Monday, March 31, 2008

Ruby from Richmond Revels in These 18 Remarkable Students.

1 is the first student I ever caught plagiarizing, her telling mistake being that two sentences from her paper appeared in dark grey text instead of black; those sentences led me to the web page from which she’d cut-and-pasted them. After hours of tears and a really sincere apology letter, she then committed the exact same crime again.

2 told me in no uncertain terms, after receiving a “B+” on his second paper, that his parents wanted him to get at least an “A-“ for the semester, so that’s what he wanted me to give him.

3, during a class discussion in which another student talked about alcohol use in her family, asserted, “Maybe your family is just a bunch of alkies.”

4 asked me to write her a recommendation letter but warned me that it was due “somewhat soon.” I’d have to fax it, she said, since she made the request after our early-afternoon class, and the letter was due halfway across the country by 5:00 PM. I think she thought the time zone disparity made her request reasonable.

5 e-mailed me a paper during Spring Break that was in the strangest file format I’ve ever encountered. No program on any PC or Mac could open it. In a text editor, it appeared as an endless string of Qs, 5s, Hs, and 9s. He turned in a paper copy when he returned and argued that it should still count as “on time.”

6 pulled the smartest scam I’ve ever seen. She turned in the first four pages of a ten-page paper; page four even ended mid-sentence. I didn’t notice for a couple days, whereupon I asked her about the missing pages, and she apologized for the mistake and soon provided them. Voila: Her paper is not late (because can you really penalize her for such a silly mistake?), and she got an extra 48 hours to complete it.

7 is the laziest student I’ve ever had. He looked so lethargic I could not tell the difference between Awake 7 and Asleep 7. When he turned in his final paper, it was accompanied by a lengthy composition about why it was late — apparently the paper’s lateness was the result of a collusion between Amtrak, AOL, and the fact that his parents were out shopping when he wanted to use their computer. He once blamed a previous paper’s lateness on an overnight binge of Grand Theft Auto.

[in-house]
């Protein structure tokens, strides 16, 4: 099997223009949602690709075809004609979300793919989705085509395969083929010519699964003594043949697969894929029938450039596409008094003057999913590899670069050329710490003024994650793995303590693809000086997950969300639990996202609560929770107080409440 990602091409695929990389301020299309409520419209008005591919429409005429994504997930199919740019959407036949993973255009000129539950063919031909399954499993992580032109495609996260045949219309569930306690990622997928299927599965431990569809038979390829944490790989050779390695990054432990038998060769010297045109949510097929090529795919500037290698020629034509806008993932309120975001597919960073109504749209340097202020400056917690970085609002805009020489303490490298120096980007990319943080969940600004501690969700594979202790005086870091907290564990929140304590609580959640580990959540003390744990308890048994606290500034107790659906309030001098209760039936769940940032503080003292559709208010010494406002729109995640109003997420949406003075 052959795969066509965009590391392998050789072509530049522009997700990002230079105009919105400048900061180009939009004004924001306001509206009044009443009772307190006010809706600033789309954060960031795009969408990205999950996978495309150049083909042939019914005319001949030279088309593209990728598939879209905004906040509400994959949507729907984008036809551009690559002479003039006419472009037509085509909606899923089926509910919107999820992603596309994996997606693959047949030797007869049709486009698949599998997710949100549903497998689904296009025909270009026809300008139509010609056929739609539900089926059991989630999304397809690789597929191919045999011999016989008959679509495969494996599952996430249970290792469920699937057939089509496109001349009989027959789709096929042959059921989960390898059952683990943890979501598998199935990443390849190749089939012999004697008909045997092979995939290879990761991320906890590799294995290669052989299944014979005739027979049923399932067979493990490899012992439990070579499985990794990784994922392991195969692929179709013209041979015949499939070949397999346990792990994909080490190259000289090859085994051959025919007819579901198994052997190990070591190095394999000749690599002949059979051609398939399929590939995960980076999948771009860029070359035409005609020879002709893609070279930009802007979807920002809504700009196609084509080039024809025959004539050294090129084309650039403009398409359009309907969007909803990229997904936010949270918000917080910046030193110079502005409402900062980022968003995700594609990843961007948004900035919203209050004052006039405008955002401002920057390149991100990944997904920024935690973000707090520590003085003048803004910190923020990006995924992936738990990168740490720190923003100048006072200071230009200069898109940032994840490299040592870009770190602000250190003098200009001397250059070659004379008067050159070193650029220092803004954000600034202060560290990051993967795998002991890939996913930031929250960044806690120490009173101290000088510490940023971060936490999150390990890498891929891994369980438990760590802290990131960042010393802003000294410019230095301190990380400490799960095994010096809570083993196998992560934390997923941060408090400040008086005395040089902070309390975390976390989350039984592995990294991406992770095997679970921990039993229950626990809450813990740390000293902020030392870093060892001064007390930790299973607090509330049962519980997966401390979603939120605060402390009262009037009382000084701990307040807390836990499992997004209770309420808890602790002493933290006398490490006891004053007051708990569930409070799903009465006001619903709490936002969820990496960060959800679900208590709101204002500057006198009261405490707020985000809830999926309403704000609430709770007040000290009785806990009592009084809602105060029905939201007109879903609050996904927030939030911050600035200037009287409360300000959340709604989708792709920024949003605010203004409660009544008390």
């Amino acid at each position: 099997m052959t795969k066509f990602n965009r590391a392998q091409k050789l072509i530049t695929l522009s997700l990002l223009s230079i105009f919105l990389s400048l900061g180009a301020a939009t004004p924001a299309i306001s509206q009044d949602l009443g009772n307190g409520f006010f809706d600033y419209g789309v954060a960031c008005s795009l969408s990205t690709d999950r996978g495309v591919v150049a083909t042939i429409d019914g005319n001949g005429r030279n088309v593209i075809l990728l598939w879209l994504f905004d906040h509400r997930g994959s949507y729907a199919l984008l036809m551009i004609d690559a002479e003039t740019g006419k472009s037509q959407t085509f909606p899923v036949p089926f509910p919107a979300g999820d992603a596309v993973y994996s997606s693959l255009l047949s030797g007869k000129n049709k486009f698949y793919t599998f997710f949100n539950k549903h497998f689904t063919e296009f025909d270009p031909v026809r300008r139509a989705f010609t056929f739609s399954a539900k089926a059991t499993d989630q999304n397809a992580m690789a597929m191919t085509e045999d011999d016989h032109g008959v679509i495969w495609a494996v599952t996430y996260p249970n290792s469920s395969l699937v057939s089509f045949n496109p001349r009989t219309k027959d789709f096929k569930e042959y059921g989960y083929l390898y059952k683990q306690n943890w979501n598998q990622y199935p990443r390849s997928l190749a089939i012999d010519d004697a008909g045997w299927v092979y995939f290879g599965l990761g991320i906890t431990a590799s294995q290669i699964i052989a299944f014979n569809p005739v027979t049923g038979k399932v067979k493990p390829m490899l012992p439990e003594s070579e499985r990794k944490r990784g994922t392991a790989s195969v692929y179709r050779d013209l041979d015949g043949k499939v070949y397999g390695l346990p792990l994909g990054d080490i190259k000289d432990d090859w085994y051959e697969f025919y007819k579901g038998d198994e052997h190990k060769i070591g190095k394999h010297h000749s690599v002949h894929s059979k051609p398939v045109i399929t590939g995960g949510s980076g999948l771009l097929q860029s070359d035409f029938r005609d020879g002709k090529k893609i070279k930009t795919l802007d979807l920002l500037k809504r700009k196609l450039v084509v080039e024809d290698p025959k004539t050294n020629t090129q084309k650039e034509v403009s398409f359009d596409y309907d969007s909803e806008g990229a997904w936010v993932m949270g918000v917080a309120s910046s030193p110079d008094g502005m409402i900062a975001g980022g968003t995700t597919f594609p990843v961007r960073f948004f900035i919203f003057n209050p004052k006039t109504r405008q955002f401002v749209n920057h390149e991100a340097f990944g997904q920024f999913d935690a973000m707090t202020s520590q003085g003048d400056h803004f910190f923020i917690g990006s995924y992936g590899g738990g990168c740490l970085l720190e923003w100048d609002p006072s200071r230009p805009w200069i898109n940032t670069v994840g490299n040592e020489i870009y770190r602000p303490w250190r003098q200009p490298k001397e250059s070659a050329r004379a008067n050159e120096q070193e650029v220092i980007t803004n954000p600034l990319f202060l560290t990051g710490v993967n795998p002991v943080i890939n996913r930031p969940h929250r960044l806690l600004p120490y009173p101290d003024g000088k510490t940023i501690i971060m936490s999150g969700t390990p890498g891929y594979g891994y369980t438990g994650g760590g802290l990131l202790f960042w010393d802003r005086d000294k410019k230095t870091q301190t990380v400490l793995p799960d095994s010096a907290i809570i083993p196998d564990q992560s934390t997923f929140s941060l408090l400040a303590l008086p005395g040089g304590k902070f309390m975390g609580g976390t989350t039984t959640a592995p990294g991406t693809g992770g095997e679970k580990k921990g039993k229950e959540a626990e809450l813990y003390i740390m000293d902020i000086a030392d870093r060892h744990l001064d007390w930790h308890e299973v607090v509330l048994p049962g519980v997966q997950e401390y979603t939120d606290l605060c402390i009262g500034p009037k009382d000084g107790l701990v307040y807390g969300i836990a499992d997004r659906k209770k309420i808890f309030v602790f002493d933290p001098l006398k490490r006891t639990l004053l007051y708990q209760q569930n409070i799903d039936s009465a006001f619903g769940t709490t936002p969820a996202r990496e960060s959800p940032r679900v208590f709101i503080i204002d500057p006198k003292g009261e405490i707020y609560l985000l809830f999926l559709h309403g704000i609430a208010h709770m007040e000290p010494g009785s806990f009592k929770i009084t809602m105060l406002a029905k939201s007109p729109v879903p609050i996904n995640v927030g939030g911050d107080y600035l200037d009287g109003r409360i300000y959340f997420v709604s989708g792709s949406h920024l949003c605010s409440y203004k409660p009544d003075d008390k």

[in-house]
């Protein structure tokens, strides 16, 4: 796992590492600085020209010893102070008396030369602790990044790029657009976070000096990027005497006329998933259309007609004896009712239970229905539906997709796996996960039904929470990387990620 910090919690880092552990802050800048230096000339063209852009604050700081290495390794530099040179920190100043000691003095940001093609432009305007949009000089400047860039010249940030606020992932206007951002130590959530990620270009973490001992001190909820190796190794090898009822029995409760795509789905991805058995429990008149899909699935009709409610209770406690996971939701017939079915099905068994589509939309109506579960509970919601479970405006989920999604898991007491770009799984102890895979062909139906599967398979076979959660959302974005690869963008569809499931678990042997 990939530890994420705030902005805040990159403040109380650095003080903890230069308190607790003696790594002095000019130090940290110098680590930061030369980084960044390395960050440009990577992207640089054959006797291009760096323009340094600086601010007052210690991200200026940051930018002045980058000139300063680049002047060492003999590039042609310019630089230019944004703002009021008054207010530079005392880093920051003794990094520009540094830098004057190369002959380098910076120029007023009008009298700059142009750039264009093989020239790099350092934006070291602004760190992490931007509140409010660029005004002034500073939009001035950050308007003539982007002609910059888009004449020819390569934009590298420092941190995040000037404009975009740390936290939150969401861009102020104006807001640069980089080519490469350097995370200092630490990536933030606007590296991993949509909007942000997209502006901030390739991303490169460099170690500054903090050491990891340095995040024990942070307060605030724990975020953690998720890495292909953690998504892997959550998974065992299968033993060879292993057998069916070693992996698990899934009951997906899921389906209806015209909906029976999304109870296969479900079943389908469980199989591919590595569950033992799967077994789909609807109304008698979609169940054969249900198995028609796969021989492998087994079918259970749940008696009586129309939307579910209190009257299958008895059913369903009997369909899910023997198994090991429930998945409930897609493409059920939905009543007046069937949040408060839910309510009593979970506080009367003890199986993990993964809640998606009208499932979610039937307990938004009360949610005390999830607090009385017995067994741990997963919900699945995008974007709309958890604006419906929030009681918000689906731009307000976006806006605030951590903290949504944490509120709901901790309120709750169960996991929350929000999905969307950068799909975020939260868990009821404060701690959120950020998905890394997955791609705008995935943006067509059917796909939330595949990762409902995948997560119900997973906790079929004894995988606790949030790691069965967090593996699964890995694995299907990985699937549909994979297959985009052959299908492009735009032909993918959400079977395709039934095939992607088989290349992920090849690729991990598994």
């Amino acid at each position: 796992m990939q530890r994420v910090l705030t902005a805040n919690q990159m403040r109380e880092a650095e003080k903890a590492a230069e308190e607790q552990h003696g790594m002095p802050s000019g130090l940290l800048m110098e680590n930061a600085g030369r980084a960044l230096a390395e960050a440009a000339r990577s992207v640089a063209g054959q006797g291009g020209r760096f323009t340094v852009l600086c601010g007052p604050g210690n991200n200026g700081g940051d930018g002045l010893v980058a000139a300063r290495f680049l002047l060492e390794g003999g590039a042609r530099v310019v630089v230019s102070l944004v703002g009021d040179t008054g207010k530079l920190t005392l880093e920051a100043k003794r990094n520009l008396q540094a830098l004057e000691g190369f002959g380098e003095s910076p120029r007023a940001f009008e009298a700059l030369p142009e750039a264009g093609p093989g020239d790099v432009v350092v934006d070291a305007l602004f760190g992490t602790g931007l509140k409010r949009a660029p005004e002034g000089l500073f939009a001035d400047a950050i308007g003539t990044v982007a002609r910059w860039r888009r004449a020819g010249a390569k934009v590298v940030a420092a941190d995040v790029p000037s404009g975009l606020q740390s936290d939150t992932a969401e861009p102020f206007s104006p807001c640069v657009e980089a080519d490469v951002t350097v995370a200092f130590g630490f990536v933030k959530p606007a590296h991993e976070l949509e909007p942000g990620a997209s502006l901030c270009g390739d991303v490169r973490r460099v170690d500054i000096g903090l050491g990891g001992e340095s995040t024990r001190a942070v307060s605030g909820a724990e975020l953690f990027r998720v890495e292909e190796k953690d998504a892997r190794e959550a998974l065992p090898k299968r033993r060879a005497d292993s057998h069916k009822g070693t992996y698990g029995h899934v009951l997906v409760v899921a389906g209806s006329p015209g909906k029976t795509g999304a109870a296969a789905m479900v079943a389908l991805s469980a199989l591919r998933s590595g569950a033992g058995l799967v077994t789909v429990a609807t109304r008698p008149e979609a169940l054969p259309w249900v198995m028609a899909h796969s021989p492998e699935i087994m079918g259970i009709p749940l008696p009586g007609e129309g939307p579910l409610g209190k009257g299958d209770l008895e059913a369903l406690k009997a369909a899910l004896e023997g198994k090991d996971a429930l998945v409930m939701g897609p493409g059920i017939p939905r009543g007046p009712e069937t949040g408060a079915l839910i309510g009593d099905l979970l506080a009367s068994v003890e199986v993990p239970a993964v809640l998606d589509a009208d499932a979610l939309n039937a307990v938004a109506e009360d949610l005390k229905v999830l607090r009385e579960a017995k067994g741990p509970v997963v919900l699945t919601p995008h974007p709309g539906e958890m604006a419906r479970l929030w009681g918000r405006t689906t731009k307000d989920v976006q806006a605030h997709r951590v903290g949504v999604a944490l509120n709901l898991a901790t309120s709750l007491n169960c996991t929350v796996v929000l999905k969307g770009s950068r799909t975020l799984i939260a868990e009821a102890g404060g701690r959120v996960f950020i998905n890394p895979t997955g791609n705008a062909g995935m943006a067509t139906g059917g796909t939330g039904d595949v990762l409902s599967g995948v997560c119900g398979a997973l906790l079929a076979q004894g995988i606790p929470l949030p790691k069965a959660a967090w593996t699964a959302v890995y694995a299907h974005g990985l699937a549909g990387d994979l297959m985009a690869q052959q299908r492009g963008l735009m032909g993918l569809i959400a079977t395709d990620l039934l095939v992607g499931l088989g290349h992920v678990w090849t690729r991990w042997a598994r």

8 received a “B” on every assignment and, at the end of the semester, sent me an e-mail demanding to know why he was getting a “B” in the course.

9 rationalized her plagiarism by looking annoyed and saying, “You told us it was a RESEARCH paper.”

10 informed me from the start that he would be refusing to follow standard grammatical rules. “You can keep marking them on my papers,” he told me, “but I won’t change them. It’s my system.”

11 had more than the maximum number of excused absences, each time claiming that her alarm clock failed to go off (and that she thus slept past noon). Once, I asked where she lived, called her building, and confirmed that no power outage had occurred. When confronted, she said that it was her cell phone alarm she meant, and that it had run out of juice.

12 claimed not to have a paper because “the idiots in the library couldn’t help him print it.” I told him I’d still accept it without lateness penalties if he e-mailed it to me as soon as he returned to his computer. I then did not hear from him for several days, Despite sending me an e-mail in which he effused about how much he loved the class, he failed. I offered to meet with him to discuss the grade, and he sent his father instead.

13, during a class field trip, begged our bus to stop at the nearest McDonald’s because he was feeling ill, so we did. Five minutes later, he returned to the bus carrying a burger, fries, and a Coke.

14, on the same field trip, asked if he could use the bathroom. I told him of course he could. He then walked across the street to a gas station, and, standing amidst traffic, urinated on its outside wall.

15, who was in a 200 person lecture section, sent a friend in her place to avoid being marked absent. The substitution would have gone unnoticed had the friend not spelled 15's name incorrectly.

16 brought a laptop to a small seminar class — no lectures, nothing that really requires extensive note-taking. I told him he wouldn’t need it. He said, “Oh, I don’t handwrite.”

17 insisted English was her first language. I didn’t have the heart to tell her she was wrong.

18 showed up to class one day with a perfectly constructed aluminum foil hat.